What a pleasure to receive Mister Anyhow (FUN MUSIC FUN N4), a collection of live studio recordings from the desk of Philip Perkins, in a package which arrived 17th September 2014. Perkins is a new name to me, but I’m baffled why he hasn’t shown up on the radar earlier, considering his impressive CV which also happens to tick a lot of Sound Projector boxes. A film-maker, electronic musician and composer who has “done” John Cage and versioned the work of Samuel Beckett, but also a friend and associate of the great “Blue” Gene Tyranny, whose more obscure records he released along with albums by David Ocker, Scott Fraser and himself on his own Fun Music label, an imprint active since the early 1980s. Plus, he was a member of The Residents tour band in the 1980s and directly assisted in music and video projects for them, including The Mole Show and the American Composers series. Plus there’s his 1970s band The Bifurcators…if thine appetite by whetted just by this paragraph of name-dropping, by all means investigate items still in print and for sale at Perkins’ website, where he’s principally advertising his services as a post-production engineer for audio and video work.
Mister Anyhow is an extremely beguiling set of mysterious and very beautiful music. Only three tracks in and already I feel like I’m enjoying a particularly luscious, memorable, and endless dream…a cornucopia of imaginative brain-food served during the nocturnal hours when no-one is watching…cloudy abstract soundtracks for surreal inventions, fit for inspiring even the most torpid of painters and fire them with desire to pick up a brush and emulate Di Chirico, Delvaux, or Ernst. In places, I can indeed sense why The Residents recognised a kindred spirit in Perkins 1, and it’s not just the use of unusual treated electronic sounds, it’s the abiding sense of strange and slightly worrying atmospheres, the forming of beautiful sound maps and islands which are shrouded by storm-clouds over an invisible horizon. That’s surely a mood which matches perfectly the threatening scenarios of The Mole Show trilogy, with its themes of displaced refugees and environmental ruin. If Perkins had collaborated on the Eskimo project, for instance, I’d venture to say that work could have been realised in a much more satisfactory manner. Perkins explores areas which even The Residents have feared to tread.
The other observation I would make is the absence of conventional “structure” to these 2011-2014 compositions. Perkins may lack the clarity and crisp delivery of “Blue” Gene Tyranny’s well-ordered music, but instead he offers us a form of free association in sound, a gentle but firm combination and admixture of many interesting elements, where the overall arc of the piece is determined by a logic we cannot easily apprehend. This may be why I reach for dream-logic in attempting to account for the music’s power. It seems to drift, but not in a predictable programmed ambient-music manner, and our tiny rowboat passes over many wonderful oceans and through many weather systems, before we realise we are hopelessly off the map. In all these aspects, Perkins’ work somewhat resembles that of Carl Stone, with whom he has also worked, except that while I have found Stone too eager to please his audience with user-friendly soft sounds and pleasant chords, Perkins remains more obdurate and inscrutable. I’ll make no wild guesses as to how this gorgeous music and sound art is generated, though Perkins drops one clue to his methodology on the back cover, stating “apologies to anyone who isn’t happy about their voice, music, or sounds appearing here”, a phrase which suggests something about reprocessing found and pre-recorded sounds. On website, he further indicates the works “reflect the then-current state of my thoughts, emotions and the world at large”. But even this doesn’t begin to account for his unique visions and powerful imaginative force. It is my guess that the creative process is permanent with him; it doesn’t just happen at the editing suite or in the studio, but is happening all the time in his listening, observations, and selection of sounds from the world. What a gorgeous record; genuinely accessible, personal, distinctive, and exploratory, everything that “experimental” music should be. Highly recommended.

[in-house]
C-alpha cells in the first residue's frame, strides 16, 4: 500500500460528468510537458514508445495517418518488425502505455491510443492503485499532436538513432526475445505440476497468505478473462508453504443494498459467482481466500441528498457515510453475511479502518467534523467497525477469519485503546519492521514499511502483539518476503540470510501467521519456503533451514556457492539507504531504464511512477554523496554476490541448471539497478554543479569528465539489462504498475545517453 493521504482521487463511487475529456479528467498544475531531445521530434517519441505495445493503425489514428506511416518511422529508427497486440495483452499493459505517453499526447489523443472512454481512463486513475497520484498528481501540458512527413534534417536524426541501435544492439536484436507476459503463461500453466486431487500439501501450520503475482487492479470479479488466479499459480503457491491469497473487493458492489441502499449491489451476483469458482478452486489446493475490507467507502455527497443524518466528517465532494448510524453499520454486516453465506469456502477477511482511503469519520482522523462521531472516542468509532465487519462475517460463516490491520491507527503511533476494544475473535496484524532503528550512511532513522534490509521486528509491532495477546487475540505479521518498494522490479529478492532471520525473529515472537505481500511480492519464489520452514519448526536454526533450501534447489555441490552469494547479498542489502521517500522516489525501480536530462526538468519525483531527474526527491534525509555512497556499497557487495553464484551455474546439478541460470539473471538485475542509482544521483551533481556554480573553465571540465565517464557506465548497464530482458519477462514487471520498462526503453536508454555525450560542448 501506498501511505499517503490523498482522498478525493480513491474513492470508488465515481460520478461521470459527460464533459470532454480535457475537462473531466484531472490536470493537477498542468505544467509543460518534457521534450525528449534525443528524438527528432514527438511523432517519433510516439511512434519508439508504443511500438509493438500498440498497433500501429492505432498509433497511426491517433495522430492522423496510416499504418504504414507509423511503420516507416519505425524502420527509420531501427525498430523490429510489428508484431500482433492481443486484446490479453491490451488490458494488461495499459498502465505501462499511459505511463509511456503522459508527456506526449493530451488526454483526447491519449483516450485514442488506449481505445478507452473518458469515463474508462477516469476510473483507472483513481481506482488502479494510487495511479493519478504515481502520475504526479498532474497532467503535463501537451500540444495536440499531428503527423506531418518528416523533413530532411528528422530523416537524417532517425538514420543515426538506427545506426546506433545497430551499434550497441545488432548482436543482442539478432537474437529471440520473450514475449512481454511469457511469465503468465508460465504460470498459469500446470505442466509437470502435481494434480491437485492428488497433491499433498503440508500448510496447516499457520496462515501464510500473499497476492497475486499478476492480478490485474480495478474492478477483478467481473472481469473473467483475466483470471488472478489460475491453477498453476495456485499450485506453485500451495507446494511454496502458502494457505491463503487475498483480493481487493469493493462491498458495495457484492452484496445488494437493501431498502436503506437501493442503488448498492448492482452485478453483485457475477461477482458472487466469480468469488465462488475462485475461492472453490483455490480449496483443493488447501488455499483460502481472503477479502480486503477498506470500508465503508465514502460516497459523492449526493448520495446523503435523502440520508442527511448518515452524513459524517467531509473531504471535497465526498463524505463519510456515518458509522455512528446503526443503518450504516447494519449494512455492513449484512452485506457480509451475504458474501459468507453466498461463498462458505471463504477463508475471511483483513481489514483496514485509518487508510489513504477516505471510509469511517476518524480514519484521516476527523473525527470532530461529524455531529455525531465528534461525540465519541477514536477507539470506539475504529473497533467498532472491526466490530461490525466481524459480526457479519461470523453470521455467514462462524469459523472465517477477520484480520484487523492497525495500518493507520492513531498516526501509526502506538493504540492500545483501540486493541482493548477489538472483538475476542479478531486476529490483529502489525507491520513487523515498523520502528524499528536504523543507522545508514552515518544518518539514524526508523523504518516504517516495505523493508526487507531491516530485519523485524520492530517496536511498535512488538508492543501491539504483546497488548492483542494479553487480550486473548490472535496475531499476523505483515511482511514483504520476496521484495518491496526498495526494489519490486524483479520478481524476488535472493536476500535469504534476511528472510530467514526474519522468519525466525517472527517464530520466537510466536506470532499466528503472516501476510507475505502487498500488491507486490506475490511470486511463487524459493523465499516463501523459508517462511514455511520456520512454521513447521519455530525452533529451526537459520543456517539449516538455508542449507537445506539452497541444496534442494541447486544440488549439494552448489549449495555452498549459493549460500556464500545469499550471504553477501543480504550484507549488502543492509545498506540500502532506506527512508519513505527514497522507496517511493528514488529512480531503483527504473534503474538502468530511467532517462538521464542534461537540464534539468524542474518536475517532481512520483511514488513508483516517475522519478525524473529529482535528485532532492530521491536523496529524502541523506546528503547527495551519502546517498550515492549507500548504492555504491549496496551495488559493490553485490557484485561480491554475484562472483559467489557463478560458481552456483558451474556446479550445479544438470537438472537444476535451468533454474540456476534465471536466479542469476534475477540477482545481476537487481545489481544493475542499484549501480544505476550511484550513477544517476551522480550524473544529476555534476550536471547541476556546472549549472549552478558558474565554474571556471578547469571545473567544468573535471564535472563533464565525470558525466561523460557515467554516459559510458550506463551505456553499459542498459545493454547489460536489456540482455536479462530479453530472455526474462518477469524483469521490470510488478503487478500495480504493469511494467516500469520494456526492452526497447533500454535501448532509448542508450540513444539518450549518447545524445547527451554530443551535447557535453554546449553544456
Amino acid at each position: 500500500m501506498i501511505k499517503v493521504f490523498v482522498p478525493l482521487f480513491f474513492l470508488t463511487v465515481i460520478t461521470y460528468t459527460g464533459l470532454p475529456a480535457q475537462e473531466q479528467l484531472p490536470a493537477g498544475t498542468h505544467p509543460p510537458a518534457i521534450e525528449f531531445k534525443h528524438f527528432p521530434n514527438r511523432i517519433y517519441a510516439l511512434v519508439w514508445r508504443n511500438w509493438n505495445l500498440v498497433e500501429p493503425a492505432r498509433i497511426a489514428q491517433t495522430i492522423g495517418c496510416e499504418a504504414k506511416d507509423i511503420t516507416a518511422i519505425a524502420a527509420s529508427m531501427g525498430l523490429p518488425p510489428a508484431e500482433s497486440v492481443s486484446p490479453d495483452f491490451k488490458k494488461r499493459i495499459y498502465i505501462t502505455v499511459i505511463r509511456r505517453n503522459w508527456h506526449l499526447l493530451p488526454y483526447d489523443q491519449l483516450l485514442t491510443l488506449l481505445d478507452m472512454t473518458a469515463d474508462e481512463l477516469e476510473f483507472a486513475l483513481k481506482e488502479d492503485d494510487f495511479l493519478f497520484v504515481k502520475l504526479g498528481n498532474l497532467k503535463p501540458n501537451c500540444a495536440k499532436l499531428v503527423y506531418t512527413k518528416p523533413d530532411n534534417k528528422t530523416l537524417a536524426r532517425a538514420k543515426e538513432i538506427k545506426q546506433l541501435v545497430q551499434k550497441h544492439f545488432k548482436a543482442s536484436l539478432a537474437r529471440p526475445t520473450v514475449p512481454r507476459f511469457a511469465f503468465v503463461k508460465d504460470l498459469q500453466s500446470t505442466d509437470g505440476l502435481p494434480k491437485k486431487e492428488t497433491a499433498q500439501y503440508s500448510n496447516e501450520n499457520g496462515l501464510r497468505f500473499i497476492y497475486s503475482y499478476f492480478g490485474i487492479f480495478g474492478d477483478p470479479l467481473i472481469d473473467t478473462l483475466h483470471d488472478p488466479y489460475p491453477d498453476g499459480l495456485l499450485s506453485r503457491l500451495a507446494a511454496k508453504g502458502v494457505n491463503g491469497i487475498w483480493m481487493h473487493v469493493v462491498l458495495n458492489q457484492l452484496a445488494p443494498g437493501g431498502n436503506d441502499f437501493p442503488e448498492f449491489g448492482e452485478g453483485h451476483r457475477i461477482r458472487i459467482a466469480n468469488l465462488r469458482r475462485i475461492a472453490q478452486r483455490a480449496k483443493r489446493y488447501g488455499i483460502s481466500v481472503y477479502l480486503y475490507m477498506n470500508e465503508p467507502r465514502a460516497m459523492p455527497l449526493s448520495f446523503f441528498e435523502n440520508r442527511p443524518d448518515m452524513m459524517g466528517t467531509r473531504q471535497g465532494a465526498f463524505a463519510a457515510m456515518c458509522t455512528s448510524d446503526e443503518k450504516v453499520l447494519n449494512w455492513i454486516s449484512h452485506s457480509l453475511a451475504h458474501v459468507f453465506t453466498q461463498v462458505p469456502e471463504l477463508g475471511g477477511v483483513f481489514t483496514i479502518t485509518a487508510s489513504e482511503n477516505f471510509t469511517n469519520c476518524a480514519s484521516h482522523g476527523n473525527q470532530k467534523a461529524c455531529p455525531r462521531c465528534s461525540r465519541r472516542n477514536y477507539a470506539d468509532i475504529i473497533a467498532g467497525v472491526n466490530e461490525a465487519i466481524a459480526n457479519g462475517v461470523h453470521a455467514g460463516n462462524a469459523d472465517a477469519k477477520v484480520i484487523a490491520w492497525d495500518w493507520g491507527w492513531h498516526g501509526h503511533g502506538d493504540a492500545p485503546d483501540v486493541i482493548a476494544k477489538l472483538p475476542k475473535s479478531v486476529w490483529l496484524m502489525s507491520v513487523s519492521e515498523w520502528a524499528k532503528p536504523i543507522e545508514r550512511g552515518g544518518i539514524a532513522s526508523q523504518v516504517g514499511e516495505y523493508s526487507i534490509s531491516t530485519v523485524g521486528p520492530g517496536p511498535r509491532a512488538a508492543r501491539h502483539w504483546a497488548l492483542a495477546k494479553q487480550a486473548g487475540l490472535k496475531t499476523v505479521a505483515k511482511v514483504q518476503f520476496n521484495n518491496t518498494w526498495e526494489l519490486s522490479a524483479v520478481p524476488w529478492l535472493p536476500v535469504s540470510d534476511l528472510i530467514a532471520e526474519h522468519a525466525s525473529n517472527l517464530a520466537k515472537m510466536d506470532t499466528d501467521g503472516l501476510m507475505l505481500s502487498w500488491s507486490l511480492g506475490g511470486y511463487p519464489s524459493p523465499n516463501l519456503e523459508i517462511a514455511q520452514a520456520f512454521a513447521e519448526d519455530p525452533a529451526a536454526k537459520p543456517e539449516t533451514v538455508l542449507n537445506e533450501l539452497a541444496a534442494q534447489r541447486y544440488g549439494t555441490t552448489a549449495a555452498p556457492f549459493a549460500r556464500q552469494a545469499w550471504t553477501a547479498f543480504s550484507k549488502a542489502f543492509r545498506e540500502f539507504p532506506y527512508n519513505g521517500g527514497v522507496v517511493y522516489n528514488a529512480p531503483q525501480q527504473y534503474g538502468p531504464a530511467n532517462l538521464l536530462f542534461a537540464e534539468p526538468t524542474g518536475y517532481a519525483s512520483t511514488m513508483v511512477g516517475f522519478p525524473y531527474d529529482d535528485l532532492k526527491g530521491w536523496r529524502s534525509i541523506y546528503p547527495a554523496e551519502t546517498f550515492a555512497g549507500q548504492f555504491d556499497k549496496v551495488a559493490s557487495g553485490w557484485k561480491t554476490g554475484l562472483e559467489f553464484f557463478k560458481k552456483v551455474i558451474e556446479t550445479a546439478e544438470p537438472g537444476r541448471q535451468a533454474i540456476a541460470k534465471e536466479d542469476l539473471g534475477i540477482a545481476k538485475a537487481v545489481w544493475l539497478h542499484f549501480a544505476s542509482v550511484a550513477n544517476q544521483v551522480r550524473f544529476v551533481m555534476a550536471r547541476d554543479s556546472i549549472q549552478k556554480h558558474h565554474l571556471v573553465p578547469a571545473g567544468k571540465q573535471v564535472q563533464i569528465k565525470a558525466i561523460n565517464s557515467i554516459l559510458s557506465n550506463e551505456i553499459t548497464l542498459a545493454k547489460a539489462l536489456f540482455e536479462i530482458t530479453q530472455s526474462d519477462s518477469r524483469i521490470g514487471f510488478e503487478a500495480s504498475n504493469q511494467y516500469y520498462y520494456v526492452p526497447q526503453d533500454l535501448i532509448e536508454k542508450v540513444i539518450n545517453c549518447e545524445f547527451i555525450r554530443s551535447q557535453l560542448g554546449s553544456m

- I should like to think of Philip Perkins as a member of that secret cabal of numberless geniuses who have collaborated with The Residents, and not just the famous ones like Snakefinger and Fred Frith, but those otherwise unsung heroes who often get overlooked by writers who, when attempting to account for the culture of The Residents, can’t seem to get past the eyeball masks and the secret identities. One day let’s hope the full history is documented and exposed; there are at least seven or eight musicians and vocalists on Meet The Residents alone whom we want to know more about. ↩